Fish and Wildlife Service, Interior.
Proposed rule; availability of draft post-delisting monitoring plan.
We, the U.S. Fish and Wildlife Service (Service or USFWS), propose to remove the Foskett speckled dace (Rhinichthys osculus ssp.), a fish native to Oregon, from the Federal List of Endangered and Threatened Wildlife on the basis of recovery. This determination is based on a review of the best available scientific and commercial information, which indicates that the threats to the Foskett speckled dace have been eliminated or reduced to the point where it no longer meets the definition of an endangered or threatened species under the Endangered Species Act of 1973, as amended (Act). We are seeking information and comments from the public regarding this proposed rule and the draft post-delisting monitoring plan for the Foskett speckled dace.
We will accept comments received or postmarked on or before March 5, 2018. Please note that if you are using the Federal eRulemaking Portal (see ADDRESSES), the deadline for submitting an electronic comment is 11:59 p.m. Eastern time on this date. We must receive requests for public hearings, in writing, at the address shown in FOR FURTHER INFORMATION CONTACT by February 20, 2018.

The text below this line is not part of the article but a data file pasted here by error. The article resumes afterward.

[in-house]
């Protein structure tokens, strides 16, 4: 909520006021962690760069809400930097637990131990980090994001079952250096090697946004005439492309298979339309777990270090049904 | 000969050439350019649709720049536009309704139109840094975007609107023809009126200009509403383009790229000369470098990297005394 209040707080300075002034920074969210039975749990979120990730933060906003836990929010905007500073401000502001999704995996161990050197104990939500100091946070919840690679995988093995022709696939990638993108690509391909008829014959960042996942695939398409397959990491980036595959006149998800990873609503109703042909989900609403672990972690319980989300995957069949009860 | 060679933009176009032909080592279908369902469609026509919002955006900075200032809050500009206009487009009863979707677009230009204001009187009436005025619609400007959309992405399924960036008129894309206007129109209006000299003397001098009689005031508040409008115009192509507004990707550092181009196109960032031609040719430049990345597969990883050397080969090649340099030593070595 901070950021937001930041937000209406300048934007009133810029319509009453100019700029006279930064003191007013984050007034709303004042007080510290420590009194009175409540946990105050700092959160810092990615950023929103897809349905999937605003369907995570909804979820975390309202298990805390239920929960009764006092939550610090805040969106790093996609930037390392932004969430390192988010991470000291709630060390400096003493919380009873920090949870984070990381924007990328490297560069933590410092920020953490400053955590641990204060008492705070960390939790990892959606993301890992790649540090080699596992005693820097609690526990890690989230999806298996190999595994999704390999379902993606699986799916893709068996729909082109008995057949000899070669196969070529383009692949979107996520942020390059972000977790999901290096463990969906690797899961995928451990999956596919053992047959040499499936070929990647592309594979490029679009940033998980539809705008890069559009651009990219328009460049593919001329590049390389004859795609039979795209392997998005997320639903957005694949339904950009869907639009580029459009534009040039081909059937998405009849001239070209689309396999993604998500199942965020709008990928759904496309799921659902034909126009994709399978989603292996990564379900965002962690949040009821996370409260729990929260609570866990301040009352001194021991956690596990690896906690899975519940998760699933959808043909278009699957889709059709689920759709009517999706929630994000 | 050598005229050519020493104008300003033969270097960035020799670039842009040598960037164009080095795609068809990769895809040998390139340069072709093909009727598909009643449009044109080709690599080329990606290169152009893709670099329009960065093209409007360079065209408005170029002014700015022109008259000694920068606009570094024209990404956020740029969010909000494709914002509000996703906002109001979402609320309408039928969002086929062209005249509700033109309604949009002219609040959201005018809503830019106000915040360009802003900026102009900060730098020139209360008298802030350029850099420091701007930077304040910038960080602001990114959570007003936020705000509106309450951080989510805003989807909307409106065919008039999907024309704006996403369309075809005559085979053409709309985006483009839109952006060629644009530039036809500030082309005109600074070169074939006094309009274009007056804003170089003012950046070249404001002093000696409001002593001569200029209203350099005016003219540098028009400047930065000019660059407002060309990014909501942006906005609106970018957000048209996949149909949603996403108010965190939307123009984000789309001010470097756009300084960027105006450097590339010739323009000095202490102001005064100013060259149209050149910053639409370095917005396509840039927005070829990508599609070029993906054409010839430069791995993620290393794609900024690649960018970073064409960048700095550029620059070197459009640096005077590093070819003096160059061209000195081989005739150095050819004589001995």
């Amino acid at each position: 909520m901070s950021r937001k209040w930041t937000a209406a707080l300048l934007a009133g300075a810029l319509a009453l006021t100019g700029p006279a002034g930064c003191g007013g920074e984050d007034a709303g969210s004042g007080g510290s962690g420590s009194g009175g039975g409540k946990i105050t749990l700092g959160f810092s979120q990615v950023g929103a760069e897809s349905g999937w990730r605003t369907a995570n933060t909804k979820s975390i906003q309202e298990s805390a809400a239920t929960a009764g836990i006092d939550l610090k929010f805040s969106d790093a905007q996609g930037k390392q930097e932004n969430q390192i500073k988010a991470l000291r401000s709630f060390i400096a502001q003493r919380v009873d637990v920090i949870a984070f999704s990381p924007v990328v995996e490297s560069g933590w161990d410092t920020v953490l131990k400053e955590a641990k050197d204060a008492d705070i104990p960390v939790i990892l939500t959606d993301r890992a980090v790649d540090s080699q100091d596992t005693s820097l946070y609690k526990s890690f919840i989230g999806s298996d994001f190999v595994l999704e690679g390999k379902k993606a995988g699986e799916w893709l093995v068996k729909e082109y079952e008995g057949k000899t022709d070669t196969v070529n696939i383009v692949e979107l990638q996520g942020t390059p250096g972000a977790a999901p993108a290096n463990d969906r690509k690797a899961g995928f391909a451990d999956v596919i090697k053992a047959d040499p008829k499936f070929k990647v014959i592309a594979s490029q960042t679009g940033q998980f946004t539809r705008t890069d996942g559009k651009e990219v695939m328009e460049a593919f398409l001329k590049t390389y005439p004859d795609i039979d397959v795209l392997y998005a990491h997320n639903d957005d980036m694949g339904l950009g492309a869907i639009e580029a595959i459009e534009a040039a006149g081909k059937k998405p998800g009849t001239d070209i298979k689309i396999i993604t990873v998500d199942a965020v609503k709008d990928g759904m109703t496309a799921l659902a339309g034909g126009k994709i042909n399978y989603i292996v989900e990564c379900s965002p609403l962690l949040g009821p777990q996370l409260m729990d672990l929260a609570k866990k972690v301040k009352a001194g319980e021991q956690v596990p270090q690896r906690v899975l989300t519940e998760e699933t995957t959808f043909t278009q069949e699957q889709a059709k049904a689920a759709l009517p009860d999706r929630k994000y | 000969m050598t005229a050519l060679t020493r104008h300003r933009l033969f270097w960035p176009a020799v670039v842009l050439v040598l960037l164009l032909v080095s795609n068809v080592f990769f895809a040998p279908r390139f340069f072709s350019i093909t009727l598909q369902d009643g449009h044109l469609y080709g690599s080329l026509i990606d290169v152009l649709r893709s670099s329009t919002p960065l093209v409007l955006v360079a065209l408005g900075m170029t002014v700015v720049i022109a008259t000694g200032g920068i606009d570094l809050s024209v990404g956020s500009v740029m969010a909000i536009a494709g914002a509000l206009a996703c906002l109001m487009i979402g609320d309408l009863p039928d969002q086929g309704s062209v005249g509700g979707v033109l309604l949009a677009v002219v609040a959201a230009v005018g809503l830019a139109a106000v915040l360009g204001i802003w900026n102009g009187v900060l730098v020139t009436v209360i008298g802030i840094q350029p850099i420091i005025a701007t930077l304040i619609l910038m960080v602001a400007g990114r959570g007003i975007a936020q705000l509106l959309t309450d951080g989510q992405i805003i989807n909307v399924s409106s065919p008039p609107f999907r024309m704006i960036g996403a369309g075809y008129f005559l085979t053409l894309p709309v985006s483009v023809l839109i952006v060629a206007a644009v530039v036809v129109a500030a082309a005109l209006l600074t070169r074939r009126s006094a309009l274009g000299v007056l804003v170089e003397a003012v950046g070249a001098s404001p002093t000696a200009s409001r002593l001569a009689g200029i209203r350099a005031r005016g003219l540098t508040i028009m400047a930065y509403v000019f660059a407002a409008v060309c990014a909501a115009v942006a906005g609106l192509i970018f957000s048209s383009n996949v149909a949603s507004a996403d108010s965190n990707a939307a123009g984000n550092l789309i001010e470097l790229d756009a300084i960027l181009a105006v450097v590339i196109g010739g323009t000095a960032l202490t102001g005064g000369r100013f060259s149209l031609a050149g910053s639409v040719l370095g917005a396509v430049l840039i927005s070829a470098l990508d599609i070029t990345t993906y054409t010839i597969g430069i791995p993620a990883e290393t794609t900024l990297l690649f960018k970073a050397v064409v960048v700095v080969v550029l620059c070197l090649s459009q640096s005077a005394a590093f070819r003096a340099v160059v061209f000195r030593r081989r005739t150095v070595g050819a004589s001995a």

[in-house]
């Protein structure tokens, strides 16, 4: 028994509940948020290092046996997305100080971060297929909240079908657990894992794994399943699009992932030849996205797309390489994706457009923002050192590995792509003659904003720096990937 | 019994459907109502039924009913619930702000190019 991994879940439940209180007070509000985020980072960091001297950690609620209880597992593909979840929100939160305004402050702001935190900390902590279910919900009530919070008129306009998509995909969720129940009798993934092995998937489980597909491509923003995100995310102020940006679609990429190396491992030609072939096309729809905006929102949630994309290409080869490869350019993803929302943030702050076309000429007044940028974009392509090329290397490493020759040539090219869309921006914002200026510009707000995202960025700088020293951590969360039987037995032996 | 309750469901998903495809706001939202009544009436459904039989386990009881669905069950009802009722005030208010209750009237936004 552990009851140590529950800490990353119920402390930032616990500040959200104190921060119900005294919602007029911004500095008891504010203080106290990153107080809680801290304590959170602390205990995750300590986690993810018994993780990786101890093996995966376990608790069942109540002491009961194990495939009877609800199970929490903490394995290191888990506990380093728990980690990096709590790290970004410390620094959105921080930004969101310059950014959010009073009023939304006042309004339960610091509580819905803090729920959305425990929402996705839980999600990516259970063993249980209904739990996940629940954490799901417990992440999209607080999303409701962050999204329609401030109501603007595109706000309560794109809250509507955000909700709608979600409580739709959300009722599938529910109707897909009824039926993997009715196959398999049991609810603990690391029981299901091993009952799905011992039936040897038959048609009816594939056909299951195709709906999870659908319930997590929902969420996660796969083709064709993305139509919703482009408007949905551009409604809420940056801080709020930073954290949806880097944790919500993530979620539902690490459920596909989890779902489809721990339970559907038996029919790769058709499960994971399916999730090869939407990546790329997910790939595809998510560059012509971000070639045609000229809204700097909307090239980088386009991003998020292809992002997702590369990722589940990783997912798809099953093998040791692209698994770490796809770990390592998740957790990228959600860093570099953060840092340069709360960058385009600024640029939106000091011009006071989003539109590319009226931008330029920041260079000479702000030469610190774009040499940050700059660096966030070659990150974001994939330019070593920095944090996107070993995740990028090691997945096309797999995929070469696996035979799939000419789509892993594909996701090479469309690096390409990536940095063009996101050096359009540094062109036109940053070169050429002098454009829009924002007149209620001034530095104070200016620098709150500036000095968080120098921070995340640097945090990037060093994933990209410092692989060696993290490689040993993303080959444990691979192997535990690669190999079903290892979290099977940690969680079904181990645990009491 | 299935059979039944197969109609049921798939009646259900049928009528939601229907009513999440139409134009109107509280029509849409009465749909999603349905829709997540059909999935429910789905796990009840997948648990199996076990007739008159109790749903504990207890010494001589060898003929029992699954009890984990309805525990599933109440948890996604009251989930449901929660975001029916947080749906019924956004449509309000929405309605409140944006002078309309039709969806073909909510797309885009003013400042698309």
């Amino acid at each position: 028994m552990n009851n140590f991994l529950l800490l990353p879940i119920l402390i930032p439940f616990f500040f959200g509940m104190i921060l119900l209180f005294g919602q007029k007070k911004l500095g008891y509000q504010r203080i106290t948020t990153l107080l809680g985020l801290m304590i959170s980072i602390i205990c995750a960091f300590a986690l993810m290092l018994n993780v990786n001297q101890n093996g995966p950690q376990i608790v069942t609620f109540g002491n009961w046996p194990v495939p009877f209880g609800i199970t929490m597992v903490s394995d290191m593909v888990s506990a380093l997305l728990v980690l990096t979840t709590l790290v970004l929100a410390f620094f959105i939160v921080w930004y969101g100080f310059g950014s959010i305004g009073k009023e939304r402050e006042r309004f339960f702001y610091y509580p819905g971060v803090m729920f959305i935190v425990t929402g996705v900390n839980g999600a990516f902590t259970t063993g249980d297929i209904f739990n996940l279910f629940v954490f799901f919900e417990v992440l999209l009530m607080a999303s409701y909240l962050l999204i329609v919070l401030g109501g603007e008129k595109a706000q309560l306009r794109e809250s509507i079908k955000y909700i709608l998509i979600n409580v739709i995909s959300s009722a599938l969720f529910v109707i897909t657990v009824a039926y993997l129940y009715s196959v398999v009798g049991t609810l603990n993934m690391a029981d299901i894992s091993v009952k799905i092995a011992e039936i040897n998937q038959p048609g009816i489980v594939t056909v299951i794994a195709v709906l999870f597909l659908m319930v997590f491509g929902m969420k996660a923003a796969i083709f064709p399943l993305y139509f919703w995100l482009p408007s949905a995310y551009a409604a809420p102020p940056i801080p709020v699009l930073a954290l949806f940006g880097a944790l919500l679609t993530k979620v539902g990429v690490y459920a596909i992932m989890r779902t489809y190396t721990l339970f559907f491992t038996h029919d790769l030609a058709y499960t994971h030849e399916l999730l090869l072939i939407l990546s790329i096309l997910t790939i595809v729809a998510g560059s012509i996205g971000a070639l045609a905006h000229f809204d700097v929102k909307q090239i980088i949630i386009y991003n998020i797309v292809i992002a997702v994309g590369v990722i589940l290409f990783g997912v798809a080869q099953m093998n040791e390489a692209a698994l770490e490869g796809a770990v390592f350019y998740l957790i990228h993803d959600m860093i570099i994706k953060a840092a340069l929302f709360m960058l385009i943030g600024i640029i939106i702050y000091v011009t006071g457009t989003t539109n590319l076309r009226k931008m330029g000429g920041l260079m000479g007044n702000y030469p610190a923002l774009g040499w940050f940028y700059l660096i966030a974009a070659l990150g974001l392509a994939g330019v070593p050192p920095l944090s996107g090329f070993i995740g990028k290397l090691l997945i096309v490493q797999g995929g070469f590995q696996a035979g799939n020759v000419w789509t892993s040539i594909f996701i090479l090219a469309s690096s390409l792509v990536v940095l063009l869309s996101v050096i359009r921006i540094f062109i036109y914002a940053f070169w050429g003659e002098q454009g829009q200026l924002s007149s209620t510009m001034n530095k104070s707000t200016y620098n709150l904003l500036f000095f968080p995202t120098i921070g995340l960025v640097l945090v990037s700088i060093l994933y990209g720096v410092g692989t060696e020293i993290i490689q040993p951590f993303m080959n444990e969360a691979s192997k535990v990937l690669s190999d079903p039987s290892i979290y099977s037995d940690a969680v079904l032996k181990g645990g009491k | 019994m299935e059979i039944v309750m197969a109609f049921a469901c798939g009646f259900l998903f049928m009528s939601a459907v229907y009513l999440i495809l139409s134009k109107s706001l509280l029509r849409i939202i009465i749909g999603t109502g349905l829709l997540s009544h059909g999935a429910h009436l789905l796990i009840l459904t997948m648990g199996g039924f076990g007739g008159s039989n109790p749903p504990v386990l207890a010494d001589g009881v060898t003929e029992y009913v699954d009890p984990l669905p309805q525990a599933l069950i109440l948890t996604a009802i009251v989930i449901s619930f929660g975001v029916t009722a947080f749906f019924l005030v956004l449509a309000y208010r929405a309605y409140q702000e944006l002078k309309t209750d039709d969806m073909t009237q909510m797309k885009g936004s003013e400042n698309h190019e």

You may submit comments by one of the following methods:
(1) Electronically: Go to the Federal eRulemaking Portal: http://www.regulations.gov. In the Search box, enter FWS-R1-ES-2017-0051, which is the docket number for this rulemaking. Then click on the Search button. On the resulting page, in the Search panel on the left side of the screen, under the Document Type heading, click on the Proposed Rules link to locate this document. You may submit a comment by clicking on “Comment Now!”
(2) By hard copy: Submit by U.S. mail or hand-delivery to: Public Comments Processing, Attn: Docket No. FWS-R1-ES-2017-0051, U.S. Fish and Wildlife Service, MS: BPHC, 5275 Leesburg Pike, Falls Church, VA 22041-3803.
We request that you send comments only by the methods described above. We will post all comments on http://www.regulations.gov. This generally means that we will post any personal information you provide us (see Information Requested, below, for more information).
Document availability: This proposed rule and a copy of the draft post-delisting monitoring (PDM) plan referenced throughout this document can be viewed at http://www.regulations.gov under Docket No. FWS-R1-ES-2017-0051, or at the Oregon Fish and Wildlife Office's website at https://www.fws.gov/oregonfwo. In addition, the supporting file for this proposed rule will be available for public inspection by appointment, during normal business hours, at the Oregon Fish and Wildlife Office, 2600 SE 98th Avenue, Suite 100, Portland, OR 97226; telephone 503-231-6179.